Basic Plot Summary: A donkey, a dog, a cat and a hen meet up on the road. All are past their prime and all were discarded or threatened with death by their masters, so they decide to travel to Bremen and become musicians. On their way, they pass a cottage where robbers are celebrating their latest take. The animals climb up on top of each other and sing at the window, which scares the robbers away and the animals settle into the house for a good meal and shelter. In the middle of the night, one of the robbers returns to investigate and in the dark, he encounters the animals, who defend their new home in the darkness. He misinterprets their actions as coming from humans and the robbers agree to leave the cottage alone forever, so the animals happily live out their lives there.
The Brothers Grimm included this story in their first published book of tales, but its roots go way back to similar stories told in India in 91 B.C. There are a lot of themes in this story, including the notion of searching for a Utopia and finding someplace else that suits you fine, discovering strength in numbers and living lives of purpose. The image of the four animals in a stack (donkey on bottom, followed by dog, cat and hen) has become a symbol of this story and can be found in many different places, including a statue in the town of Bremen, Germany. It’s been adapted for film, television, symphony, theater and opera and an animated feature film was announced to be in progress for a 2017 release. I’ve always liked this story, although I had quite forgotten about it before this month.
The Bremen Town Band – Most versions of the story depict the animals as musicians who play instruments (or a variation of them) but in this version, they are all singers who plan to sign with the Bremen Town Band. Author/illustrator Brian Wildsmith keeps the story pretty much the same but adds an interesting detail in the artwork. On nearly every page, the main animals are in the company of other animals, such as owls or deer or beautifully colored butterflies. While these animals don’t participate in the story, they seem to be watching it unfold and they certainly add some visual appeal as well. (Oxford University Pres, 1999)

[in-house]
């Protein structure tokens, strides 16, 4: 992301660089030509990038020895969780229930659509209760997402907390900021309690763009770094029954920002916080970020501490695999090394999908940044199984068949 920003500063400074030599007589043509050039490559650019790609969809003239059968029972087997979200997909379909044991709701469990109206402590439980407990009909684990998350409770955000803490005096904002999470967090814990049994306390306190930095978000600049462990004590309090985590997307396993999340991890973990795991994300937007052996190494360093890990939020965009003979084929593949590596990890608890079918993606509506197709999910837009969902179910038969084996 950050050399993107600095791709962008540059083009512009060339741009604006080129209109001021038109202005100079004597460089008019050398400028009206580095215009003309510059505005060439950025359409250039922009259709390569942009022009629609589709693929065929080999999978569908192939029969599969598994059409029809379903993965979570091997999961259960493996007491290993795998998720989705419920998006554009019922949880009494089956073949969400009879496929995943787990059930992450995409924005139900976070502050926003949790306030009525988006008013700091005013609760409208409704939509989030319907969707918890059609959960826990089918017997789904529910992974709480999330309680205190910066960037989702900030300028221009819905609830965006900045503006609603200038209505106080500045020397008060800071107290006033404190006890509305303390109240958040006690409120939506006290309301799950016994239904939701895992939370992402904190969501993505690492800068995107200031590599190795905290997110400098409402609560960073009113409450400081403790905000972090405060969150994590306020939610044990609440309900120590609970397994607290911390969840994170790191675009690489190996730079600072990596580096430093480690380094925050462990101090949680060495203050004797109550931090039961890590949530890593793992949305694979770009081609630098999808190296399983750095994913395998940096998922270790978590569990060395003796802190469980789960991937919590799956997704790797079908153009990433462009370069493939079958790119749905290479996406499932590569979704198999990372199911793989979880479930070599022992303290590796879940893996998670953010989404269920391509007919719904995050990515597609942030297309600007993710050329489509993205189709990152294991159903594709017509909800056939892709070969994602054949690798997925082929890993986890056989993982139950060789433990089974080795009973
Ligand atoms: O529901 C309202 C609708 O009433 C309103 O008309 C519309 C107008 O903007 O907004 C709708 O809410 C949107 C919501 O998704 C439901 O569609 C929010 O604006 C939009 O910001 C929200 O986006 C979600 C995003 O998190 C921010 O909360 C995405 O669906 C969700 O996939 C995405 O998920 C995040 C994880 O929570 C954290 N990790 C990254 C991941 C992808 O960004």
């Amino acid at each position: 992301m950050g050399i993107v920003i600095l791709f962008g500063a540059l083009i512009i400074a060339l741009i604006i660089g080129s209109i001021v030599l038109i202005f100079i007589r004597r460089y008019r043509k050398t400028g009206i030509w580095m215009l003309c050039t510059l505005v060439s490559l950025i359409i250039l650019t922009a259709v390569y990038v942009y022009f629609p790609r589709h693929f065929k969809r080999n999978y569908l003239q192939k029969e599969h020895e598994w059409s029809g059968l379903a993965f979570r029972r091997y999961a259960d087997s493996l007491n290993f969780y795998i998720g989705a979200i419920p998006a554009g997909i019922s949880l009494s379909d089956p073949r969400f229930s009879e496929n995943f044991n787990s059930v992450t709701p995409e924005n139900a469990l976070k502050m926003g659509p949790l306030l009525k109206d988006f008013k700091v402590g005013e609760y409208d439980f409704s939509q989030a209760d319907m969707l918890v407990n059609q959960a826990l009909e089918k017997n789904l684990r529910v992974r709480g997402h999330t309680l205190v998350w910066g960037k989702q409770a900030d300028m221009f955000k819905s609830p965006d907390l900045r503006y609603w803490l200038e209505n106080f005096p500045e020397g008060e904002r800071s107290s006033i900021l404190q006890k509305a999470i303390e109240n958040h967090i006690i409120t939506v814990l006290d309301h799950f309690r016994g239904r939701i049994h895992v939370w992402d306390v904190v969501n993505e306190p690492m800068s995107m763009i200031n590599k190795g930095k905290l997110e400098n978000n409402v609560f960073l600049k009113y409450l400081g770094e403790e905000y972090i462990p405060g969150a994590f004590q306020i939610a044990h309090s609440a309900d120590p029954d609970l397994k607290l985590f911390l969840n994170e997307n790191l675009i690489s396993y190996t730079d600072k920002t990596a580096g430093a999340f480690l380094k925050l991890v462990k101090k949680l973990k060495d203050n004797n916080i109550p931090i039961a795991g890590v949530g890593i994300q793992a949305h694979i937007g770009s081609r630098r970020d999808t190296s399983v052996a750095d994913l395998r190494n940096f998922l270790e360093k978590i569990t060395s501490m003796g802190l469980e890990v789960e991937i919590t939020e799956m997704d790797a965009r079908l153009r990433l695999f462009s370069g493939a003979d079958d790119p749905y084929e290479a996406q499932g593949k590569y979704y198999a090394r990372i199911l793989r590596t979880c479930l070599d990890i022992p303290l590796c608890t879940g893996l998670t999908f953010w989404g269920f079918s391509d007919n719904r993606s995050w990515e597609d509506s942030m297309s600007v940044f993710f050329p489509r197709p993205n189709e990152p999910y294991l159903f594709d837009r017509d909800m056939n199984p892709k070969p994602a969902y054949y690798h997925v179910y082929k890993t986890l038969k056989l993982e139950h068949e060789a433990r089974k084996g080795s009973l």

The Musicians of Bremen – This pint-sized book, from author Jane Yolen and illustrator John Segal, was originally sold as a two-book set, along with Little Mouse and Elephant, which is a story from Turkey. Ms. Yolen follows a conversation formula as the animals meet each other along the road and somehow, even though they are making plans to be musicians, you just know they have no musical skills. This is confirmed at the end, when the story ends with the fact that the people of Bremen should be happy that the animals never made it there. Mr. Segal’s watercolor illustrations are simple, but very whimsical, giving the whole story a comic edge. (Simon & Schuster Books for Young Readers, 1996)
The Bremen Town Musicians – Author/illustrator Janet Stevens keeps to the original tale in her version. The mixed media artwork uses gouache, pastel and ink on handmade rice paper, which was made from rice straw and hemp. I love that the animals here look their age and they look mangy and forgotten, as well. Both of these make it even more meaningful, in my opinion, when they find their new home and defend it. I liked this version quite a bit. (Holiday House, 1992)
And what did we learn? What I take away from The Bremen Town Musicians is that you are never too old or too useless to pursue happiness.